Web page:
Making e-books Visible: belated Happy Birthday, Mr Dickens by Julia Jones

I was the after-dinner speaker at the Royal Orwell & Ancient Yacht Club on Saturday. (Its members think that it's called the Royal Harwich Yacht Club but readers of The Salt-Stained Book and A Ravelled Flag know better.) It was that happy moment when the talk is over, the people who hated it have fled and the friendly ones come to chat or bring a book to be signed. "I'm so sorry," said a charming woman, "I read both your books on my Kindle while we were away sailing and I've only just realised that means I've nothing to ask you to sign."

Frankly my signature's like a crab on crutches but I was sorry too. It had been such a companionable evening that I would have liked to scribble something for her that would have recorded our brief meeting. Names, date and place would have been enough. Perhaps, another time, I'll take some postcards with the bookcover image and a web address. Instead I said, "Ooh that's exciting, would you go on Amazon and click Like for me?"

Secretly what I meant was "Would you please give it some stars and a review?" but I still find that almost too hard to say. I was surprised that I even got the first bit out but I'd been given firm instructions by Amanda Craig, children's book reviewer of the Times who has recently seen her bookreview space cut from once a week to every three. She's very clear that there are scarcely any authors, whether independently or corporately published, who can expect anyone else to do their marketing for them. Amanda's a well-established successful novelist whose publisher is putting her backlist onto Kindle. "Get 500 downloads of A Private Place," she's been told, "And we'll guarantee you another paperback reprint."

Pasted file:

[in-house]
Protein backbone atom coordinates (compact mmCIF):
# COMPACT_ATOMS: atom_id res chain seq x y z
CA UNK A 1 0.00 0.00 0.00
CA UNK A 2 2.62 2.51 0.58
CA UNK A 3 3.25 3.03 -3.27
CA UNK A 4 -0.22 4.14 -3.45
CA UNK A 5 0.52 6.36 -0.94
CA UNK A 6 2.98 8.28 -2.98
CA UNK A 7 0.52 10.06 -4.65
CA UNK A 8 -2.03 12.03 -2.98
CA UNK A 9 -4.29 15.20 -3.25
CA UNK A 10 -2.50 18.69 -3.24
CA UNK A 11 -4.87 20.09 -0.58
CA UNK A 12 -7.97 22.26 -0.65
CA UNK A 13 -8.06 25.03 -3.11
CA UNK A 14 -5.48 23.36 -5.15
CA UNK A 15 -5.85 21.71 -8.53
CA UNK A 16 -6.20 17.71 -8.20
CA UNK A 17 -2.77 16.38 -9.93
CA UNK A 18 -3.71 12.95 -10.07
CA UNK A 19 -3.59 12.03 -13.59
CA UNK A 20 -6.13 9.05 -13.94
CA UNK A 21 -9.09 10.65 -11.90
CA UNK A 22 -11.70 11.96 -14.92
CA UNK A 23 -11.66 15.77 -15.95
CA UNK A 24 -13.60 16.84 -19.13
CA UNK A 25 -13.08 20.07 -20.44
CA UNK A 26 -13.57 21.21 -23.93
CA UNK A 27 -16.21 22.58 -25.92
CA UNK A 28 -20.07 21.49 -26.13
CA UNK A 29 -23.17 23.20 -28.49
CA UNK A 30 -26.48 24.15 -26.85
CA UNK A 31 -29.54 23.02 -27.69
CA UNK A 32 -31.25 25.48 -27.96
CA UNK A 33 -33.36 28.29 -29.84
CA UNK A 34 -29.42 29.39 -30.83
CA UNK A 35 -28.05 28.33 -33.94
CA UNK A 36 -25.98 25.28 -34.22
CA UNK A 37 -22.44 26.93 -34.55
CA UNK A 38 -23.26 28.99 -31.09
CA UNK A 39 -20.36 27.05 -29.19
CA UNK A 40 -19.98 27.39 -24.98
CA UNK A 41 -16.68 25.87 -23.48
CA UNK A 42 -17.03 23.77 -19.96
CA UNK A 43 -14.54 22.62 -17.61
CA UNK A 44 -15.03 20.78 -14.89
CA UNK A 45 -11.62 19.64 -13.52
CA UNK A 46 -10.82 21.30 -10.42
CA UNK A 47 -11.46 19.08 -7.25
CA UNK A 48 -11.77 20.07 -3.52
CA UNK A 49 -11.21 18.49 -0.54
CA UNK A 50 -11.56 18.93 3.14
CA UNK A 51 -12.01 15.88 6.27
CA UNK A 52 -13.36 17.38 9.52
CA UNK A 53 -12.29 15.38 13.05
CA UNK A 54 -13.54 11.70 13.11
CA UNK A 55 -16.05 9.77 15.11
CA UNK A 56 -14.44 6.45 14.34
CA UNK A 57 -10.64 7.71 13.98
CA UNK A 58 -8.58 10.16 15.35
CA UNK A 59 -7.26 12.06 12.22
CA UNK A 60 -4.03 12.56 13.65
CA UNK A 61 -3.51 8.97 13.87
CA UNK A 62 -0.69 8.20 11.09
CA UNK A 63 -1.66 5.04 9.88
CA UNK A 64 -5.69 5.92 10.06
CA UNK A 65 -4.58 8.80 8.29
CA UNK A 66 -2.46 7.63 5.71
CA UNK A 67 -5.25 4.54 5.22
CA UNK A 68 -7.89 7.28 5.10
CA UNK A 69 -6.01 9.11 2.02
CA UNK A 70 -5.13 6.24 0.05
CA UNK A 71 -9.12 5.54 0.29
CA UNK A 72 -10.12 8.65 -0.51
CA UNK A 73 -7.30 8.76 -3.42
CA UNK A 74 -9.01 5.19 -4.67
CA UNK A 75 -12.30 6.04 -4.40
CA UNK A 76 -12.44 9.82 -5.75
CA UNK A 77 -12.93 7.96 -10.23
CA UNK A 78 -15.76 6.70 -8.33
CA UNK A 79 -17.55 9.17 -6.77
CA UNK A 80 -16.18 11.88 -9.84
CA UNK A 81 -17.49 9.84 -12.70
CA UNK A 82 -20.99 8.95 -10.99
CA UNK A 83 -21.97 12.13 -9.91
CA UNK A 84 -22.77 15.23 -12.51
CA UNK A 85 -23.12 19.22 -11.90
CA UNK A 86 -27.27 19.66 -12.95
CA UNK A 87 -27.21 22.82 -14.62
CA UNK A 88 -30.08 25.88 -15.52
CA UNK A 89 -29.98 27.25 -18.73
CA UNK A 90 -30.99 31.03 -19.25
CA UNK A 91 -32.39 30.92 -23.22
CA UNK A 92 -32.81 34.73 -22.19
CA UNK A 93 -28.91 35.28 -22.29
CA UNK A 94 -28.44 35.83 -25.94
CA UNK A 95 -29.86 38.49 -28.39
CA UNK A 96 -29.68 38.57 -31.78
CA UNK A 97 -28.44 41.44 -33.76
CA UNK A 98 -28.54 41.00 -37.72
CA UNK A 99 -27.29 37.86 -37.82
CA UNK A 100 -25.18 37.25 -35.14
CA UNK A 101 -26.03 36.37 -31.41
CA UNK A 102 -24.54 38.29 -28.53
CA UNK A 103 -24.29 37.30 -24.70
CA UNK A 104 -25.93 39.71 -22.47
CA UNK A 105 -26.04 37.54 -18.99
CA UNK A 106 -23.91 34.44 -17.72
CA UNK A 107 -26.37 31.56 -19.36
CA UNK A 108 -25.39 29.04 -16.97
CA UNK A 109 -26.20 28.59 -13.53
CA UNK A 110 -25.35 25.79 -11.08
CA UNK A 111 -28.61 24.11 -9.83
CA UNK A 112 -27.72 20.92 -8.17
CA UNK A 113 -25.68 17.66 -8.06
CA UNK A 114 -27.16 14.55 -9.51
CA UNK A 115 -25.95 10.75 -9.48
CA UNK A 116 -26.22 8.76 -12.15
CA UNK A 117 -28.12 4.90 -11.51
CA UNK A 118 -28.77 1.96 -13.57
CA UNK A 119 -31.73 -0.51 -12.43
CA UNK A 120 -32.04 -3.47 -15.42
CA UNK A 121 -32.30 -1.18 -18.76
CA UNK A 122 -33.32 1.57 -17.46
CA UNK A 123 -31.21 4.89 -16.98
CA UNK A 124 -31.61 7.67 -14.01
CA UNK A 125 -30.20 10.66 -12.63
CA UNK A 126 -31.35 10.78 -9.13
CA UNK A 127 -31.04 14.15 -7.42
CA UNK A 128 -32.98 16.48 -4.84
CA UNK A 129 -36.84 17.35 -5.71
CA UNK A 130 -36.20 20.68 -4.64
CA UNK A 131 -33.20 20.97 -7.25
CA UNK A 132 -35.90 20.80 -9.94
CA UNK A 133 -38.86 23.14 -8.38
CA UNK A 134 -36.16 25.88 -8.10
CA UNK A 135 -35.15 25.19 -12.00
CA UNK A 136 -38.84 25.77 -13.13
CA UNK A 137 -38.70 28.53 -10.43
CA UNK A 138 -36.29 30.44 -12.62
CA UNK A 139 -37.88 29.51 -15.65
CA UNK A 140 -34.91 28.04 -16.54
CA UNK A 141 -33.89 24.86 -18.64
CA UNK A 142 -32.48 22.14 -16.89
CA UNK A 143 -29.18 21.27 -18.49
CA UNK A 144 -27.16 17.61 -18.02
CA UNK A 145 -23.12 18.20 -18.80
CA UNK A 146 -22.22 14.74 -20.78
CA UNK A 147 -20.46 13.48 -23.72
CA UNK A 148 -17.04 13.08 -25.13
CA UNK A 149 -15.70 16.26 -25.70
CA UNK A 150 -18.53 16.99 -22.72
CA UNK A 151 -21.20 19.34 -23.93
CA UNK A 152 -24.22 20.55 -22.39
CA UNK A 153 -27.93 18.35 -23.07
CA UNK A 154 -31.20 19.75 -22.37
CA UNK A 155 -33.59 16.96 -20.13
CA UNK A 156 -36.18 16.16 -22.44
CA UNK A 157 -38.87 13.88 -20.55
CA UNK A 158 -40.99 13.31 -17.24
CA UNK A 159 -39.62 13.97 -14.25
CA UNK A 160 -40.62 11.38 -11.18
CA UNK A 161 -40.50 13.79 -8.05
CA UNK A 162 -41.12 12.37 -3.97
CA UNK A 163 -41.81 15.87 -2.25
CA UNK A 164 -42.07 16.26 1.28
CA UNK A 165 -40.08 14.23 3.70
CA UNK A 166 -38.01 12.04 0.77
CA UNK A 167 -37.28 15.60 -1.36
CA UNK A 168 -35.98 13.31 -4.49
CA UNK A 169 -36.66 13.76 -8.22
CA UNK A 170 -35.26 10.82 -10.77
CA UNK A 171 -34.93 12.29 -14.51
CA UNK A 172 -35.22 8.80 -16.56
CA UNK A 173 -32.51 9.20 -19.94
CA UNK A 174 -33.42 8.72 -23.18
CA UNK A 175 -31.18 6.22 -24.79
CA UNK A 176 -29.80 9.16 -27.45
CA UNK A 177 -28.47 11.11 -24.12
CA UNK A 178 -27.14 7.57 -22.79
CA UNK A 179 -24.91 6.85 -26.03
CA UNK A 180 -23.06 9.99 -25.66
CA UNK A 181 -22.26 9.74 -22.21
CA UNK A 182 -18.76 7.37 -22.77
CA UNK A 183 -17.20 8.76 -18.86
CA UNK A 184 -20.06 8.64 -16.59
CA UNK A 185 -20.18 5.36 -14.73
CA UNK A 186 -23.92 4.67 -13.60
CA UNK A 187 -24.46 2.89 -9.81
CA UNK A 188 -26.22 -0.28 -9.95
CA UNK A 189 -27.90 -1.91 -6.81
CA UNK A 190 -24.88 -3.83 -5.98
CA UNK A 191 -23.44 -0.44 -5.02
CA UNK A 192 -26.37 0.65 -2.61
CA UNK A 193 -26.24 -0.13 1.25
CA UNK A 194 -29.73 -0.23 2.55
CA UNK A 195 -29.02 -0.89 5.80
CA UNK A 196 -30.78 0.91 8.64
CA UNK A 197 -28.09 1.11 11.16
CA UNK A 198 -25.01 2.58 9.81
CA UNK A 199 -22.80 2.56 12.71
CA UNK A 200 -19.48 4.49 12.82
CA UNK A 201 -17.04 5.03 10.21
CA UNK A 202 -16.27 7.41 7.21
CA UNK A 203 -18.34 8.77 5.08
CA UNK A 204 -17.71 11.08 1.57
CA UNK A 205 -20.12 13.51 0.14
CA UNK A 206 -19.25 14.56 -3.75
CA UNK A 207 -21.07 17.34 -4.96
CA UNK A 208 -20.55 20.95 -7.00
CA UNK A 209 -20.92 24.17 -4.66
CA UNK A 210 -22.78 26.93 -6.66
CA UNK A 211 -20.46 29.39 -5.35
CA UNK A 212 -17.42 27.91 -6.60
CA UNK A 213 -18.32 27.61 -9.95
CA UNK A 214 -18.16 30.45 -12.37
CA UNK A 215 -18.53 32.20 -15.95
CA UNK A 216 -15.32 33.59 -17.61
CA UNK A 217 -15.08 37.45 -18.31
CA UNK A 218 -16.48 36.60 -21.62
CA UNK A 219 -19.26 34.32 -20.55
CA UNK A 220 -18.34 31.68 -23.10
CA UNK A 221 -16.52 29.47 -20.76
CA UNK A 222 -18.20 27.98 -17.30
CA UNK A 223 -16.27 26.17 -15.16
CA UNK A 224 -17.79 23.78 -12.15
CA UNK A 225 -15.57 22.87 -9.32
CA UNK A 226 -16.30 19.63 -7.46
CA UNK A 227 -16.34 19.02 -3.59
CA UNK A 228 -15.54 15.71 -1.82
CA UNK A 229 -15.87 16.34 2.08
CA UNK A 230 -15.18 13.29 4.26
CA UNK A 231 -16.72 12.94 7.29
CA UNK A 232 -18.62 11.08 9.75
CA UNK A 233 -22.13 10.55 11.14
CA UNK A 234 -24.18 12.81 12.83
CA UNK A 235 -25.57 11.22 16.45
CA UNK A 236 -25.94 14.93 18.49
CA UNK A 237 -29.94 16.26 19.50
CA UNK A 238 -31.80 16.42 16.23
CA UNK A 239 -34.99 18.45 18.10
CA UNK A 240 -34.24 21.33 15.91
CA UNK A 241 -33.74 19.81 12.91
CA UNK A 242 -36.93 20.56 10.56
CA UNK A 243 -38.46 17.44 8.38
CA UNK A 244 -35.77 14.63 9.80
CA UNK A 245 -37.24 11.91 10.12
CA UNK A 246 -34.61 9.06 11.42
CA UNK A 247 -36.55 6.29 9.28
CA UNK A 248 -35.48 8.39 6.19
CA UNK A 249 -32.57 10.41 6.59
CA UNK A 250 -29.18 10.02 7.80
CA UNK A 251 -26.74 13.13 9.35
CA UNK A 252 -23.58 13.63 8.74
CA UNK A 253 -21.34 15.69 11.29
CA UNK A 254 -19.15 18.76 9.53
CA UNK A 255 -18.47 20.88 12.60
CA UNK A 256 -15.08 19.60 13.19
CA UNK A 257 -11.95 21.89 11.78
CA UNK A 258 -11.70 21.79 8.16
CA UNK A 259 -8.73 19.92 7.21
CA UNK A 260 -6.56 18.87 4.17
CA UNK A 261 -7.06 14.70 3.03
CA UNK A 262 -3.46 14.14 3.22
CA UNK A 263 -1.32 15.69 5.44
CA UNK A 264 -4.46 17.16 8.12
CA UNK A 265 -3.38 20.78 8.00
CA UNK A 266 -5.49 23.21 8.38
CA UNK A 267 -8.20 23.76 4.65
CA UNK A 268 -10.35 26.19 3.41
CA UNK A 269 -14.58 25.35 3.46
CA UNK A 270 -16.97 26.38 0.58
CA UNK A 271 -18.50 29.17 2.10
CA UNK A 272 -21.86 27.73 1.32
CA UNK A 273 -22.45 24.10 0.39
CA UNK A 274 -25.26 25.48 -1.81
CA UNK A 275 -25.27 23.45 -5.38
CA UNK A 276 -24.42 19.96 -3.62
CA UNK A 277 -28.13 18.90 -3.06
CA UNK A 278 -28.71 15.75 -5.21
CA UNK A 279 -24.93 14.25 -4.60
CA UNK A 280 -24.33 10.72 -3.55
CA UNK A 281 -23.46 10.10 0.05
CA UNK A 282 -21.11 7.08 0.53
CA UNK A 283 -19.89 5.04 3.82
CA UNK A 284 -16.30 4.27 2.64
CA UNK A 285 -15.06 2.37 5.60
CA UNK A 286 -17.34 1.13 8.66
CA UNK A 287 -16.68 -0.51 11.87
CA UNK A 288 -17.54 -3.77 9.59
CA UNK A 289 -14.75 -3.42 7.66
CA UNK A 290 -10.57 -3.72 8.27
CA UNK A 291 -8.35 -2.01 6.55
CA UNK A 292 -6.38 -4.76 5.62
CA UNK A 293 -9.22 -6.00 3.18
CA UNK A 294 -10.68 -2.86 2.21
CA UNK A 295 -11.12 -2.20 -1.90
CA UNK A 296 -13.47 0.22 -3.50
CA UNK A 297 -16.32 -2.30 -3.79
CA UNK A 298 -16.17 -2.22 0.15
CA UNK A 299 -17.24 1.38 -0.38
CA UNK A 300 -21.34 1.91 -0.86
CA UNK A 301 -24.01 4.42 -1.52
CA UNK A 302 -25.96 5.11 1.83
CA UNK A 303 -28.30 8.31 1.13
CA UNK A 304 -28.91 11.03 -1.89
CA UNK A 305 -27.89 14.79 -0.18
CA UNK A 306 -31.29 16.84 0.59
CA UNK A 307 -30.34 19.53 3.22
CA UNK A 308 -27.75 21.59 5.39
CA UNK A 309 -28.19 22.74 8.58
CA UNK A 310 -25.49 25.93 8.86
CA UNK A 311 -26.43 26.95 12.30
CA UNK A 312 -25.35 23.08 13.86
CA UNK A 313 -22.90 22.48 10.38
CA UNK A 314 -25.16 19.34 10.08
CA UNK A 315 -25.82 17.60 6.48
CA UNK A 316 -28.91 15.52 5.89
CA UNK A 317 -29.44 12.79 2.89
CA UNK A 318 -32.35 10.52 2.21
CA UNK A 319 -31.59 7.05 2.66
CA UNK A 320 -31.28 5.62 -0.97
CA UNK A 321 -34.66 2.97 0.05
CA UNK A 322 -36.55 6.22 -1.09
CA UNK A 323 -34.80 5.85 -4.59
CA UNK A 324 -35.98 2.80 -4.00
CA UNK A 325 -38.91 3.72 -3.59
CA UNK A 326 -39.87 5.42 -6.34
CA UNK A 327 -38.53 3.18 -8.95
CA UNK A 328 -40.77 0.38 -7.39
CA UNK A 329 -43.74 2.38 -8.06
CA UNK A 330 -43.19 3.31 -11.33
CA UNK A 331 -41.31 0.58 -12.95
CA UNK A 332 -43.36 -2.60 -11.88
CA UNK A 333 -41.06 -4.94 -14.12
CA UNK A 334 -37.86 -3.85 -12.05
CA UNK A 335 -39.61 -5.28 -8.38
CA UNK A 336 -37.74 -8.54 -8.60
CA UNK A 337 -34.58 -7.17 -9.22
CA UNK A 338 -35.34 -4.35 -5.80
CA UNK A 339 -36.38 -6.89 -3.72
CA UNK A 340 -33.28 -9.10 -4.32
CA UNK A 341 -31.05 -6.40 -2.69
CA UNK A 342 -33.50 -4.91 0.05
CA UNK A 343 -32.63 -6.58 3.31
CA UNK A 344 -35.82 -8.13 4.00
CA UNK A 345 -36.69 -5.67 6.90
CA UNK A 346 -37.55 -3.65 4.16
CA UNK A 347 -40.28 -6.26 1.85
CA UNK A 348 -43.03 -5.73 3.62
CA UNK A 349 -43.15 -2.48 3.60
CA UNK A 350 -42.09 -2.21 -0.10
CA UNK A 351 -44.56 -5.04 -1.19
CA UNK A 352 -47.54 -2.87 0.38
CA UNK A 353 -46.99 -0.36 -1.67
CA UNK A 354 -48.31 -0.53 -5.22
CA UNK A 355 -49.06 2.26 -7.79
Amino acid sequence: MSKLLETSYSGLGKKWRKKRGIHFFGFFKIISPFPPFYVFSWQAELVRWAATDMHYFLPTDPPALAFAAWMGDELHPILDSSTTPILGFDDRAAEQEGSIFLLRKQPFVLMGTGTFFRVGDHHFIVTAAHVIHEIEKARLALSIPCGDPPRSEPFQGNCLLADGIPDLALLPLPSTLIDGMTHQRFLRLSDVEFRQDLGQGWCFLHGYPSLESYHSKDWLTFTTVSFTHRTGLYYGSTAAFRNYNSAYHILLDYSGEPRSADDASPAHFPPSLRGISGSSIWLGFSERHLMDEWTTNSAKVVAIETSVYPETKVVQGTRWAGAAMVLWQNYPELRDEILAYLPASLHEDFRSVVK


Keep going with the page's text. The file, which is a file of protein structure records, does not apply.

Promoting one's own book is hard, whoever has published it: promoting an e-book is harder still. I went to the mystery novel convention, the Bouchercon, in Indianapolis some years ago and was almost buried under the whelter of book marks, book bags and promotional copies that novelists were foisting on their possible fans. One local TV presenter came to the welcome session and began hurling copies of her novels into the audience. I ducked. Others leaped to catch them as if they were mass-produced bridal bouquets.

On the final day of the convention there was a giveaway. A huge room with long trestle tables and maybe sixty novelists sitting there with free copies to hand out. The punters were given three scraps of raffle ticket which they could exchange for the books of their choice - if they made it to the front of their chosen queue. The scrum to get through the door and first to the prestige writers was intense: the melancholy of those individuals still sitting there at the end with undiminished heaps was heart-breaking.

I can't help wondering what the Bouchercon looks like now? Self-publishing and therefore self-promotion is big business in the US - virtual as well as tangible. But you can't chuck an e-book into an audience: you can't dish out ready-printed book marks or book bags. You can network, you can facebook, you can tweet but who is going to see or hear you amid the roar of electronic traffic?